Jay McGavren's Journal

2019-07-03

Setting Up New Google Accounts for Developers

I don’t like many of the default settings in GMail and other Google accounts. And sadly, there is no settings import, so new accounts have to be set up manually. I just switched employers, so I find myself having to set up a new account from scratch. I’m recording my settings changes here in the hopes it will help others out.

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2019-06-08

How to Hunt for a Development Job

Update 2019-07-02: I’ve taken an offer! Huge thanks to everyone who got in touch and/or shared that I was looking!

I was laid off from my job a week ago, along with many of my colleagues. Luckily for us, the friendly Twitter developer community has turned out in droves to help us. It’s generated a lot of leads.

I’ve noticed that my communications with contacts at these companies tend to fall into certain patterns. I ask many of the same questions of each. But I also find that I sometimes forget to ask certain details. Or worse, I ask questions in the wrong order, getting a bunch of details about the tech stack but then discovering the position isn’t remote-friendly, for example.

So I’m writing this post to help other job hunters avoid the same pitfalls. I mean for this to be a living document. If you have comments or suggestions, please get in touch!

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2018-05-04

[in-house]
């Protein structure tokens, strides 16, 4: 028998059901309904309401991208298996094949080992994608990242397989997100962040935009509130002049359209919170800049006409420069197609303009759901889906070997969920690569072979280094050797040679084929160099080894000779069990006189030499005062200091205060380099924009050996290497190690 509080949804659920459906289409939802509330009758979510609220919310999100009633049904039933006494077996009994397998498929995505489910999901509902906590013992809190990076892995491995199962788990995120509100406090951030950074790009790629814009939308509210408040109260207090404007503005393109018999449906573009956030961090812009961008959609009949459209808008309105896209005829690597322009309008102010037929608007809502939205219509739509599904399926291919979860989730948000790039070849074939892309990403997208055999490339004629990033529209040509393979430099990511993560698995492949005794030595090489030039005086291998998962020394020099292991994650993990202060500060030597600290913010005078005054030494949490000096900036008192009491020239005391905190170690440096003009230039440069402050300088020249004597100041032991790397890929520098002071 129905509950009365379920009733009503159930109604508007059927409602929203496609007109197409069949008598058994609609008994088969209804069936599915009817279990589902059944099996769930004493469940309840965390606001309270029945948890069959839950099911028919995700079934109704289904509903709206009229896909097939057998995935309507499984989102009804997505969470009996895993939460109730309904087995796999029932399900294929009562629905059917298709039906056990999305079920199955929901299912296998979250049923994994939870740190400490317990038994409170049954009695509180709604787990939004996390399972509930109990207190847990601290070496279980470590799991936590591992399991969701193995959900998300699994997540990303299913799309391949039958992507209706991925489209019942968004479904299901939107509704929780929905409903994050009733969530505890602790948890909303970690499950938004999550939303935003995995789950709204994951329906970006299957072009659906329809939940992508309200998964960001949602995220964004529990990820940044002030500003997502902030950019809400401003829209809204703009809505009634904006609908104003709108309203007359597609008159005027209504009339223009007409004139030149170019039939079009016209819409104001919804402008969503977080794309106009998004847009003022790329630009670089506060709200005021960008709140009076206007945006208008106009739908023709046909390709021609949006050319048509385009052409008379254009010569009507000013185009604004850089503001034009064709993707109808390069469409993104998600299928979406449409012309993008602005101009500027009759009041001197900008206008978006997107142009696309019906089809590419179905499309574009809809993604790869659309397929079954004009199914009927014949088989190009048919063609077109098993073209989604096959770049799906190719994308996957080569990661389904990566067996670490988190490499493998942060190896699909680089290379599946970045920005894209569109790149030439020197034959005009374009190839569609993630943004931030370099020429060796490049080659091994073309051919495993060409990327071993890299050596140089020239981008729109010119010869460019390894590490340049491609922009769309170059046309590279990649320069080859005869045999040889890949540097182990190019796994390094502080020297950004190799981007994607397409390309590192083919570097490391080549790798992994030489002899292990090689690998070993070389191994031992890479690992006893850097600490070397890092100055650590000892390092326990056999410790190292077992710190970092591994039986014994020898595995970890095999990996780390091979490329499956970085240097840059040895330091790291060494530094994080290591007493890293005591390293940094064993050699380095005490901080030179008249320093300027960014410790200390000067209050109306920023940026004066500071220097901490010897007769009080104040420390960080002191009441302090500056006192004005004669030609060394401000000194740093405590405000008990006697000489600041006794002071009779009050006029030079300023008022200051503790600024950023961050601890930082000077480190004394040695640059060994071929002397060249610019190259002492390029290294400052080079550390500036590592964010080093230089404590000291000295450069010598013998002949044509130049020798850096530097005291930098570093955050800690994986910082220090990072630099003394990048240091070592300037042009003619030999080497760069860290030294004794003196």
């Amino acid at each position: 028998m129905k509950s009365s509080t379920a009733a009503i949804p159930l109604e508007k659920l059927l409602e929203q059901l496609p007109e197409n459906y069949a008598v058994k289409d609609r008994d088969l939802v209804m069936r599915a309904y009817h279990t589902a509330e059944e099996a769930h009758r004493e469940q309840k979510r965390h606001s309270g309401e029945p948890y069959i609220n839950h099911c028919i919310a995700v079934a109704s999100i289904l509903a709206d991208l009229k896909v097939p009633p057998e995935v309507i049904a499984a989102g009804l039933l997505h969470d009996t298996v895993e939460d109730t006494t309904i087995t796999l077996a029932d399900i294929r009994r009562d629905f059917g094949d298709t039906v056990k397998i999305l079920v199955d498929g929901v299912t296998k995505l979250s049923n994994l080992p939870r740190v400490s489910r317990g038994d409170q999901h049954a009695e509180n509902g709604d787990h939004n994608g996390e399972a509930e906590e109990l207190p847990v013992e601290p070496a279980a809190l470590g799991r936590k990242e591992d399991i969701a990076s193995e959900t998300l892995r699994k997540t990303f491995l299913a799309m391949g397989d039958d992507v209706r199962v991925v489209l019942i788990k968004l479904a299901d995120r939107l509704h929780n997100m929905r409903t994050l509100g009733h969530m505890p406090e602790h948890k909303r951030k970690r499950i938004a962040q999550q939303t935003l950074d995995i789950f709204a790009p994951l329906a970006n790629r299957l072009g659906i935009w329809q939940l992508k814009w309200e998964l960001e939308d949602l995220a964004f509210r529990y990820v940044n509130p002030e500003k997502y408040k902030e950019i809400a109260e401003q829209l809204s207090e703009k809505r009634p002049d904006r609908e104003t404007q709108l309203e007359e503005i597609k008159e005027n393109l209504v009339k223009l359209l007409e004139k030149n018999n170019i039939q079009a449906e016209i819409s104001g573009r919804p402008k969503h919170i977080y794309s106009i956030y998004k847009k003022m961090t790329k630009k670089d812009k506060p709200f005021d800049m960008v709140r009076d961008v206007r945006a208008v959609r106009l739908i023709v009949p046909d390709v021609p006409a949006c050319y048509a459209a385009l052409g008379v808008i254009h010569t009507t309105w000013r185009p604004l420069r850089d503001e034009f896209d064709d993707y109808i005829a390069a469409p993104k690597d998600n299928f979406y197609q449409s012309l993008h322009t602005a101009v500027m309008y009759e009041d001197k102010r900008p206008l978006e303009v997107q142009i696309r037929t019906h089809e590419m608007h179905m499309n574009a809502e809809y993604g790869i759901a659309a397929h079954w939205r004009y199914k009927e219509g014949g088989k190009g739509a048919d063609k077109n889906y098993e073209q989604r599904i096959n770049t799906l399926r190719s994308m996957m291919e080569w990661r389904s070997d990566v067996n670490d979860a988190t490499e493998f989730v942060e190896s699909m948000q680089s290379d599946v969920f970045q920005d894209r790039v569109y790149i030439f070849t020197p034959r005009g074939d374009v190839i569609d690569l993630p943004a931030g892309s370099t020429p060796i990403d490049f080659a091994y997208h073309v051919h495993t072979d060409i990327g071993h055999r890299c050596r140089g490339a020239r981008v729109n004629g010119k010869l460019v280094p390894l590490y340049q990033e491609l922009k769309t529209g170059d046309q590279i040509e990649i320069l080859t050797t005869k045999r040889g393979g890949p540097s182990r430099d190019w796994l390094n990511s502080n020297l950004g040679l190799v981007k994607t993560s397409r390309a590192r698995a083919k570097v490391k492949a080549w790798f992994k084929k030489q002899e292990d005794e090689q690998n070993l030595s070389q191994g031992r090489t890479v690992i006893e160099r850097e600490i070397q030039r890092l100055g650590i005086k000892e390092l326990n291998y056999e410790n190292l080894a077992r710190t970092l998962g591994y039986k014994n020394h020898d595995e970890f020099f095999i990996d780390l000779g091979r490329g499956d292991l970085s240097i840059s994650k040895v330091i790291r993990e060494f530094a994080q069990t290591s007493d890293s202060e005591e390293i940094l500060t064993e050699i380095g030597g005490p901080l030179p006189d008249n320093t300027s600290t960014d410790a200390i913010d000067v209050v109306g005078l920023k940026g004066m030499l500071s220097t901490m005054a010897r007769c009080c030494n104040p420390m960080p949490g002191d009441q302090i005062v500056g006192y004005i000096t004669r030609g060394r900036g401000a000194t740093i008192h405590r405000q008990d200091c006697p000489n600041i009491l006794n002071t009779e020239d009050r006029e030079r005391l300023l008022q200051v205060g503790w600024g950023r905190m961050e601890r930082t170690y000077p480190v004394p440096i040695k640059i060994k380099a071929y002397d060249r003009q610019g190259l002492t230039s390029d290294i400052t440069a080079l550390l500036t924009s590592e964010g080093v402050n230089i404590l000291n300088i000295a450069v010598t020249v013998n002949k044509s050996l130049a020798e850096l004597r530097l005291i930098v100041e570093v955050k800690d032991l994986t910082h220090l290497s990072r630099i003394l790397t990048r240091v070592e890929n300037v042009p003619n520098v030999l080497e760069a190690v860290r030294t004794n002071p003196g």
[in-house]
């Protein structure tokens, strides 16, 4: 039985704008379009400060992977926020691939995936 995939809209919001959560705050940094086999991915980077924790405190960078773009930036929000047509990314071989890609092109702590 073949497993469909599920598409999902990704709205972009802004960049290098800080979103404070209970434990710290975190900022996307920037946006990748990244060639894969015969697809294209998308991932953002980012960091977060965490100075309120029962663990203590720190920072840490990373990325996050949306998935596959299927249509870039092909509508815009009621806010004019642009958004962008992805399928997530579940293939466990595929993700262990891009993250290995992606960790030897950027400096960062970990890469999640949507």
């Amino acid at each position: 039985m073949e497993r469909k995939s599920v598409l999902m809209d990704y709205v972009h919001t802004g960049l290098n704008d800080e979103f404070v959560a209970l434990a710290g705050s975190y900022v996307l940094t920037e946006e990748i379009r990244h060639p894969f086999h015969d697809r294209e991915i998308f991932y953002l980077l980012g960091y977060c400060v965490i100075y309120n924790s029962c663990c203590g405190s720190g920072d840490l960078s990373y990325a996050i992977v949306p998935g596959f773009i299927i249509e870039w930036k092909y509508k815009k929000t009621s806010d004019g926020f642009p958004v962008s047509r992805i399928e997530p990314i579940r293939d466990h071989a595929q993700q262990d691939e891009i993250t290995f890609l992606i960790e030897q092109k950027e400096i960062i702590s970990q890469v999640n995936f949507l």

Backend web development tutorial on YouTube

Treehouse asked me to write up an overview of back end web development to publish on their YouTube channel. Yeah, there’s a little sales pitch at the end, but if you want to know what web developers do, it’s a great summary. Our motion graphics team’s work is amazing, as always!

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2017-01-28

Motivating examples for beginning coders

One thing I learned from the authors in the Head First series who came before me is the importance of good “motivating examples” - a task that the reader can easily understand but requires learning a whole suite of skills to actually implement (coinciding as closely as possible with the skills you want to teach). Motivating examples are valuable because they give a reader a sense of progress as they work toward a goal.

Rosetta Code is basically a wiki-based collection of motivating examples for beginning developers. There are tons and tons of tasks on there, each showing solutions in a wide variety of programming languages. But a large portion of them aren’t ideal for beginners:

But there are a lot of great beginner-friendly examples too. I’ve collected promising-looking ones here, for people to mine for inspiration.

Align columns
Anagrams
Averages/Median
Averages/Mode
Character codes
Chat server
Check that file exists
Comma quibbling
Command-line arguments
Compare a list of strings
Count occurrences of a substring
Create an HTML table
CSV data manipulation
Echo server
Even or odd
File input/output
File size
Greatest element of a list
Guess the number/With feedback
Hash from two arrays
I before E except after C
Input loop
Leap year
Letter frequency
Longest string challenge
Mad Libs
Menu
Morse code
N'th
Named parameters
Number names
Object serialization
One-dimensional cellular automata
Palindrome detection
Pangram checker
Password generator
Percentage difference between images
Phrase reversals
Pick random element
Pig the dice game
Playing cards
Plot coordinate pairs
Rate counter
Read a configuration file
Read a file line by line
Read a specific line from a file
Read entire file
Remove duplicate elements
Remove lines from a file
Roman numerals/Encode
Rot-13
Search a list
Secure temporary file
Take notes on the command line
Temperature conversion
Text processing/2
Text processing/Max licenses in use
Textonyms
The Twelve Days of Christmas
Tokenize a string
Top rank per group
Unix/ls
Update a configuration file
URL parser
Web scraping
Word wrap
XML/Input

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